If it is to be believed, seriously, that this woman is more than just a formidable process of introspection, then there is no miracle. What is more likely? A lettered specter that renders superfluous the human being's most precious endowment: contemplation. Or, that a lettered man aided by his innate feminine capacity for erudition worked out the mechanics of justice. (This was, a thousand plus years before Thèodicèe, where Leibniz tackled why evil exists in a good world, or its more pedestrian declaration, how come bad things happen to good people.) Read how, with her diction, she furnishes Boethius with the correct words for him to make useful sense of his darkness, like lines of latitude creating right and proper space in his head for true sight and sound to emerge. And notice the power that decorous language has to unflatten even the most abject conditions with an added degree or two of height. And for the reader, one is simply forced to forgo the trite takeaway "when the student is ready the teacher appears" as is, in reality, never really the case, but rather when the student is not ready, good fortune seems to sometimes merit a teacher to emerge.

"My disappointment was bitter at the time; but little by little I came to realize that it was not kind or wise to force this poor dumb creature out of his element, and after a while I felt happy in the thought that perhaps he had returned to the sea." That was Helen Keller remembering, in passing, the horseshoe crab she took for a prisoner that left her embittered when it managed to escape. In fact, her book, The Story of My Life, more or less begins where The Miracle Worker ends. The moment when the "poor dumb creature," (who at 19 months young, lost her sight and hearing and was indeed forced out of her element at the age of six by her implacable visitor Anne Sullivan), spontaneously makes the almost quixotic connection that her teacher's hand gestures are more than a mere "finger game." Surely by now it is well understood that information and light never vanish permanently after crossing an event horizon—a black hole's lip—if one also acknowledges that the space in our mind is expansive enough for black holes. Light can, with uncompromising assiduity and patience, be emancipated from the enclaves of our cortical horizon, as Helen strenuously demands from herself the strength to will across her lips the irrecoverable memory necessary to recreate the sound "wawa" at the water pump. Sullivan merely makes the event "relative." Snapping her claws with Helen's, giving mass to the word "water' as the genesis of that which both creates and describes the experiences, in this case wet and slippery, inside Helen's interior. Stunning, is it not? For no other reason than Helen's awakening required no religious intervention. Films and books, you'll notice, rarely share the same depths. My favorite passage, which takes place long after the climax of the film, is when Helen is introduced to the deep end:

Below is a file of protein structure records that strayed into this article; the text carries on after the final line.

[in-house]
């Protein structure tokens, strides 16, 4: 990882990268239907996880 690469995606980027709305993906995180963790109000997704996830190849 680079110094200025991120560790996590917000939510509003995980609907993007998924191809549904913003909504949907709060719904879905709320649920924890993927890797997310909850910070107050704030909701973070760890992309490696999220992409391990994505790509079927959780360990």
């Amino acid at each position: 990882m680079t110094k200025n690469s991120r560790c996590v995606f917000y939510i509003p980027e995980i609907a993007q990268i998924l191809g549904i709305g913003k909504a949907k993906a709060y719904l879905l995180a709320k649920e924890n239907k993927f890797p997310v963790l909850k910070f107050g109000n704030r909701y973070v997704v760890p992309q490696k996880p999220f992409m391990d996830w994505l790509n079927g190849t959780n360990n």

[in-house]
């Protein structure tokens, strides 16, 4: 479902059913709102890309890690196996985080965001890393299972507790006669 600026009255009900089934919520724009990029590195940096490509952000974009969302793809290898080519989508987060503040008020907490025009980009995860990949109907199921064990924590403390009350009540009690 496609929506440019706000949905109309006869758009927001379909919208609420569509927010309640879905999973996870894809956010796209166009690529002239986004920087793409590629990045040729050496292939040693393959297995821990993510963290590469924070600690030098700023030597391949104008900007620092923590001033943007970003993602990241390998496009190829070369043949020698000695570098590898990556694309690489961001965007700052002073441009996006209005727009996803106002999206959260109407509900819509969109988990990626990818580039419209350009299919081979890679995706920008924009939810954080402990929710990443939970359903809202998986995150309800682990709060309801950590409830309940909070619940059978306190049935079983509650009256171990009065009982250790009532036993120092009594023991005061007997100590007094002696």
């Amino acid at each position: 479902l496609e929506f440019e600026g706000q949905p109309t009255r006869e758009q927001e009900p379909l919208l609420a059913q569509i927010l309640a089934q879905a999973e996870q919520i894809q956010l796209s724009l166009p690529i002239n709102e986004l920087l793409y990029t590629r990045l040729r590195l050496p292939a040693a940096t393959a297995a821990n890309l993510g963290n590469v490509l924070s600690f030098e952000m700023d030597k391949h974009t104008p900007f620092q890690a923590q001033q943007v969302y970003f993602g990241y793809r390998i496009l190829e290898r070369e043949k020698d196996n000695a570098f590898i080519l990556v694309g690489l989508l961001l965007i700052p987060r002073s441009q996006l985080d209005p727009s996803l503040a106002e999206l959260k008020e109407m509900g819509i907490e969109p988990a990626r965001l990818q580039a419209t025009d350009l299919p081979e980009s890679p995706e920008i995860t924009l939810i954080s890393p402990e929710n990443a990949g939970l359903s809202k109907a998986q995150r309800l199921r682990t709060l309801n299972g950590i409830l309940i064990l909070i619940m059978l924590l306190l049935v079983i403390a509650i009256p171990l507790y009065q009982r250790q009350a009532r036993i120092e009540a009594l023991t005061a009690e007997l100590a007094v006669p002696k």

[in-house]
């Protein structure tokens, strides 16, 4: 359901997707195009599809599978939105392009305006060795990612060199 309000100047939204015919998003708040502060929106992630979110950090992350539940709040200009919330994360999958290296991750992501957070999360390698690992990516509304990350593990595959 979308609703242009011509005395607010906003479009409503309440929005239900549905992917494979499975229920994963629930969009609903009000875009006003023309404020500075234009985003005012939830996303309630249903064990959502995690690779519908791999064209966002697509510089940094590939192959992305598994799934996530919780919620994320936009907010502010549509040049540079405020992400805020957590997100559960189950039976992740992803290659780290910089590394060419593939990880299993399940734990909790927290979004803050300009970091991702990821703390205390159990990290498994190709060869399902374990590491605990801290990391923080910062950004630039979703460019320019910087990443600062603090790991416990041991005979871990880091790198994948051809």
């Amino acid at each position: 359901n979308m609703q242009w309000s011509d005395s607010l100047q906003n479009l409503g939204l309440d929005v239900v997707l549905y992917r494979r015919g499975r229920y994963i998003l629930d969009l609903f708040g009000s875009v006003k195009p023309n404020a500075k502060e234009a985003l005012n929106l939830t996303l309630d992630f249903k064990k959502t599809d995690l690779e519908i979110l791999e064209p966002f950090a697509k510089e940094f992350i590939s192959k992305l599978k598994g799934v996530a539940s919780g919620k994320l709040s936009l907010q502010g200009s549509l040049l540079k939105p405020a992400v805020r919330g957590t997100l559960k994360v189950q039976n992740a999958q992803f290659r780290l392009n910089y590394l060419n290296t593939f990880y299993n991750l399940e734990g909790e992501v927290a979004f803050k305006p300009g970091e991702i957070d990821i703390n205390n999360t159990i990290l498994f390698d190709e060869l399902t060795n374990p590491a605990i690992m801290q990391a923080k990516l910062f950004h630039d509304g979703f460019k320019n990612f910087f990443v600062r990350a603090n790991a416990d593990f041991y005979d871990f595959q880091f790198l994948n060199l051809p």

"A day or two afterward I was stringing beads of different sizes in symmetrical groups—two large beads, three small ones, and so on. I had made many mistakes, and Miss Sullivan had pointed them out again and again with gentle patience. Finally I noticed a very obvious error in the sequence and for an instant I concentrated my attention on the lesson and tried to think how I should have arranged the beads. Miss Sullivan touched my forehead and spelled with decided emphasis, "Think.'

In a flash I knew that the word was the name of the process that was going on in my head. This was my first conscious perception of an abstract idea."

Yet this passage sinks strangely to the shallow end, summarizing love as an abstraction akin to fleeting clouds that can't be touched, and flowers yearning for rain water, with Sullivan concluding: "Without love you would not be happy or want to play." Just a few pages prior, she had the good sense to instruct Helen that love is not like the warm sensation of the sun: "But Miss Sullivan shook her head," a confused Helen recounts in the passage, "and I was greatly puzzled and disappointed. I thought it strange that my teacher could not show me love." But she already had. With good sense, too (in the film) that excuses such a shallow verse. You remember it right? That remarkable scene (left out of the book) when Sullivan, with her protracted Saturnian glare, observes Helen orbiting the dining room table like an entitled star, shovelling with her bare hands globules of convertible energy into her trap, demands that Helen use a spoon. The scene is long. Relentless. And draining, even for the viewer, when the spiraling demand is met with stellar resistance. Now that's a classroom.

It takes inspiration and pressure, we're reminded, to draw out potential, and oh how we whine about the latter, yet it's this very reminding that on grounds of conscience motions us, as a species, to prop up Helen's story so it may be heard and seen as a work of art. Or restored, like Boethius. The teacher as artist ensures that a grooved depression furrowed in one's heart need not remain a contemptible rut that damns us. For they seem to always find a way to make a narrow channel dilate into a strait releasing us into a far superior body of water that desires nothing but flow. With a sailing philosophy that descends not as a conspicuous and warm sensation like the sun, but a barely visible yet attainable wonder like Saturn, that from her long enduring orbit one can recover with wringing gratitude, the theory from her inflexible ellipse that is one's great fortune to practice.

W.